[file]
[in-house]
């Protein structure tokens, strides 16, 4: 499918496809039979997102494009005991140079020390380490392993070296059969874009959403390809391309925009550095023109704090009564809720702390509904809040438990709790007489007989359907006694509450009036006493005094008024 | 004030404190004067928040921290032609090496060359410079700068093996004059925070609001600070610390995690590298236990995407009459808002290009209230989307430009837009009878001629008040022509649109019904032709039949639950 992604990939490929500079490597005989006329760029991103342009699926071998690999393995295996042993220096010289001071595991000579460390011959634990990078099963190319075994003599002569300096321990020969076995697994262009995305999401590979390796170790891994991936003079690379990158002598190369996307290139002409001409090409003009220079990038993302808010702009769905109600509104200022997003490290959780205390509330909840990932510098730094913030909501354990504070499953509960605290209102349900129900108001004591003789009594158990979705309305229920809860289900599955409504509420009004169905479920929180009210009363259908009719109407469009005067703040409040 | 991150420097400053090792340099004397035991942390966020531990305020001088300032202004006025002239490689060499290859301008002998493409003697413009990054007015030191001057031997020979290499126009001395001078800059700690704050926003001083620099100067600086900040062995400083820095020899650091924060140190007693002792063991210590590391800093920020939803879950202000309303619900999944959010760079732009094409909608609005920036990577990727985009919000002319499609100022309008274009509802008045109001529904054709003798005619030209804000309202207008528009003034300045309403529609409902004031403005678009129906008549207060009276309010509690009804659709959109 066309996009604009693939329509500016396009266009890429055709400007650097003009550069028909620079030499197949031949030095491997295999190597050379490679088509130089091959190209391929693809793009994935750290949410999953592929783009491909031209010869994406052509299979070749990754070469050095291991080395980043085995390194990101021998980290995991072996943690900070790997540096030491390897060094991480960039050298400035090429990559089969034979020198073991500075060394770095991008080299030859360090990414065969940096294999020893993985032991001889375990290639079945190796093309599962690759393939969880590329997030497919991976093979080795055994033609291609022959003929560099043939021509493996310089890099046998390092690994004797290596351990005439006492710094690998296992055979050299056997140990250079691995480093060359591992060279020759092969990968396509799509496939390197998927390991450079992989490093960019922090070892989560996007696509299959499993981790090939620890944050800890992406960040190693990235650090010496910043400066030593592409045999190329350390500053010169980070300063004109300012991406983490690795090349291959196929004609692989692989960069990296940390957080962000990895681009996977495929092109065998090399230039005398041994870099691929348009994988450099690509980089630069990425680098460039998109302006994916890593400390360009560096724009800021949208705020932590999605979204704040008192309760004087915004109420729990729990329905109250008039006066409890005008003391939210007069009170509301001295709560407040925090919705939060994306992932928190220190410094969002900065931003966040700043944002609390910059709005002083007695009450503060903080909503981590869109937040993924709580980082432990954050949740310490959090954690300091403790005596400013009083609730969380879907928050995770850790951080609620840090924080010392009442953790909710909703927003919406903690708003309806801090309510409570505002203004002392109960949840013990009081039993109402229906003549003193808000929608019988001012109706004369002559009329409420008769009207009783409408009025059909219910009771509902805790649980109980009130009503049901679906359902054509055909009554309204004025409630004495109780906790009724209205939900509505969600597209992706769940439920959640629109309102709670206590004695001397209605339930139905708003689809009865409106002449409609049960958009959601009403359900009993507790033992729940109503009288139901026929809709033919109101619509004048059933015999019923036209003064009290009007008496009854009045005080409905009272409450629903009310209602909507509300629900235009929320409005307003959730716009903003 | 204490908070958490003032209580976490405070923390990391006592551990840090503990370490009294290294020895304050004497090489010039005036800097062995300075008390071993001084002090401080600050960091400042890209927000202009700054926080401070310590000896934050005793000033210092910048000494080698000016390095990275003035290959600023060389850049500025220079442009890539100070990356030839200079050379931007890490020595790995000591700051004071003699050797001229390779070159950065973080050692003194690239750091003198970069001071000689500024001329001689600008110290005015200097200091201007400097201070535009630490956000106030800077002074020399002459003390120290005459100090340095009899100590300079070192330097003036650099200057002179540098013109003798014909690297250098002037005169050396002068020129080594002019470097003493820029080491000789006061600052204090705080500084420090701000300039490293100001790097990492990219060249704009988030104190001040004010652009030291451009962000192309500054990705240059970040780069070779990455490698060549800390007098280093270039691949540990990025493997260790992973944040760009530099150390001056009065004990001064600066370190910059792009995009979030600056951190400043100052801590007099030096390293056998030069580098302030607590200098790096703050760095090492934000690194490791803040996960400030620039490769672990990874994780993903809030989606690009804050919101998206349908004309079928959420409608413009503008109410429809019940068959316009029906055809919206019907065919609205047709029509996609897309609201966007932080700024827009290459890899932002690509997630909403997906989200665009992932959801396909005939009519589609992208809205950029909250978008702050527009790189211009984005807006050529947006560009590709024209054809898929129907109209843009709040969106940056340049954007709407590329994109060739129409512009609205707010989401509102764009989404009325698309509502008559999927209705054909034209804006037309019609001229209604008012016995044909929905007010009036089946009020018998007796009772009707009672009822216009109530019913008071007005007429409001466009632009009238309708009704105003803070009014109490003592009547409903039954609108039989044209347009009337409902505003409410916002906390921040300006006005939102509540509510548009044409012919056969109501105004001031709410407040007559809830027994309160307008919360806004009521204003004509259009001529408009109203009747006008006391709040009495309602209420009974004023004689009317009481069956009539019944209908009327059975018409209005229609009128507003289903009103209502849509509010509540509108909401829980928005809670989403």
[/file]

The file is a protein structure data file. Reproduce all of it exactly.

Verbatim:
[in-house]
């Protein structure tokens, strides 16, 4: 499918496809039979997102494009005991140079020390380490392993070296059969874009959403390809391309925009550095023109704090009564809720702390509904809040438990709790007489007989359907006694509450009036006493005094008024 | 004030404190004067928040921290032609090496060359410079700068093996004059925070609001600070610390995690590298236990995407009459808002290009209230989307430009837009009878001629008040022509649109019904032709039949639950 992604990939490929500079490597005989006329760029991103342009699926071998690999393995295996042993220096010289001071595991000579460390011959634990990078099963190319075994003599002569300096321990020969076995697994262009995305999401590979390796170790891994991936003079690379990158002598190369996307290139002409001409090409003009220079990038993302808010702009769905109600509104200022997003490290959780205390509330909840990932510098730094913030909501354990504070499953509960605290209102349900129900108001004591003789009594158990979705309305229920809860289900599955409504509420009004169905479920929180009210009363259908009719109407469009005067703040409040 | 991150420097400053090792340099004397035991942390966020531990305020001088300032202004006025002239490689060499290859301008002998493409003697413009990054007015030191001057031997020979290499126009001395001078800059700690704050926003001083620099100067600086900040062995400083820095020899650091924060140190007693002792063991210590590391800093920020939803879950202000309303619900999944959010760079732009094409909608609005920036990577990727985009919000002319499609100022309008274009509802008045109001529904054709003798005619030209804000309202207008528009003034300045309403529609409902004031403005678009129906008549207060009276309010509690009804659709959109 066309996009604009693939329509500016396009266009890429055709400007650097003009550069028909620079030499197949031949030095491997295999190597050379490679088509130089091959190209391929693809793009994935750290949410999953592929783009491909031209010869994406052509299979070749990754070469050095291991080395980043085995390194990101021998980290995991072996943690900070790997540096030491390897060094991480960039050298400035090429990559089969034979020198073991500075060394770095991008080299030859360090990414065969940096294999020893993985032991001889375990290639079945190796093309599962690759393939969880590329997030497919991976093979080795055994033609291609022959003929560099043939021509493996310089890099046998390092690994004797290596351990005439006492710094690998296992055979050299056997140990250079691995480093060359591992060279020759092969990968396509799509496939390197998927390991450079992989490093960019922090070892989560996007696509299959499993981790090939620890944050800890992406960040190693990235650090010496910043400066030593592409045999190329350390500053010169980070300063004109300012991406983490690795090349291959196929004609692989692989960069990296940390957080962000990895681009996977495929092109065998090399230039005398041994870099691929348009994988450099690509980089630069990425680098460039998109302006994916890593400390360009560096724009800021949208705020932590999605979204704040008192309760004087915004109420729990729990329905109250008039006066409890005008003391939210007069009170509301001295709560407040925090919705939060994306992932928190220190410094969002900065931003966040700043944002609390910059709005002083007695009450503060903080909503981590869109937040993924709580980082432990954050949740310490959090954690300091403790005596400013009083609730969380879907928050995770850790951080609620840090924080010392009442953790909710909703927003919406903690708003309806801090309510409570505002203004002392109960949840013990009081039993109402229906003549003193808000929608019988001012109706004369002559009329409420008769009207009783409408009025059909219910009771509902805790649980109980009130009503049901679906359902054509055909009554309204004025409630004495109780906790009724209205939900509505969600597209992706769940439920959640629109309102709670206590004695001397209605339930139905708003689809009865409106002449409609049960958009959601009403359900009993507790033992729940109503009288139901026929809709033919109101619509004048059933015999019923036209003064009290009007008496009854009045005080409905009272409450629903009310209602909507509300629900235009929320409005307003959730716009903003 | 204490908070958490003032209580976490405070923390990391006592551990840090503990370490009294290294020895304050004497090489010039005036800097062995300075008390071993001084002090401080600050960091400042890209927000202009700054926080401070310590000896934050005793000033210092910048000494080698000016390095990275003035290959600023060389850049500025220079442009890539100070990356030839200079050379931007890490020595790995000591700051004071003699050797001229390779070159950065973080050692003194690239750091003198970069001071000689500024001329001689600008110290005015200097200091201007400097201070535009630490956000106030800077002074020399002459003390120290005459100090340095009899100590300079070192330097003036650099200057002179540098013109003798014909690297250098002037005169050396002068020129080594002019470097003493820029080491000789006061600052204090705080500084420090701000300039490293100001790097990492990219060249704009988030104190001040004010652009030291451009962000192309500054990705240059970040780069070779990455490698060549800390007098280093270039691949540990990025493997260790992973944040760009530099150390001056009065004990001064600066370190910059792009995009979030600056951190400043100052801590007099030096390293056998030069580098302030607590200098790096703050760095090492934000690194490791803040996960400030620039490769672990990874994780993903809030989606690009804050919101998206349908004309079928959420409608413009503008109410429809019940068959316009029906055809919206019907065919609205047709029509996609897309609201966007932080700024827009290459890899932002690509997630909403997906989200665009992932959801396909005939009519589609992208809205950029909250978008702050527009790189211009984005807006050529947006560009590709024209054809898929129907109209843009709040969106940056340049954007709407590329994109060739129409512009609205707010989401509102764009989404009325698309509502008559999927209705054909034209804006037309019609001229209604008012016995044909929905007010009036089946009020018998007796009772009707009672009822216009109530019913008071007005007429409001466009632009009238309708009704105003803070009014109490003592009547409903039954609108039989044209347009009337409902505003409410916002906390921040300006006005939102509540509510548009044409012919056969109501105004001031709410407040007559809830027994309160307008919360806004009521204003004509259009001529408009109203009747006008006391709040009495309602209420009974004023004689009317009481069956009539019944209908009327059975018409209005229609009128507003289903009103209502849509509010509540509108909401829980928005809670989403």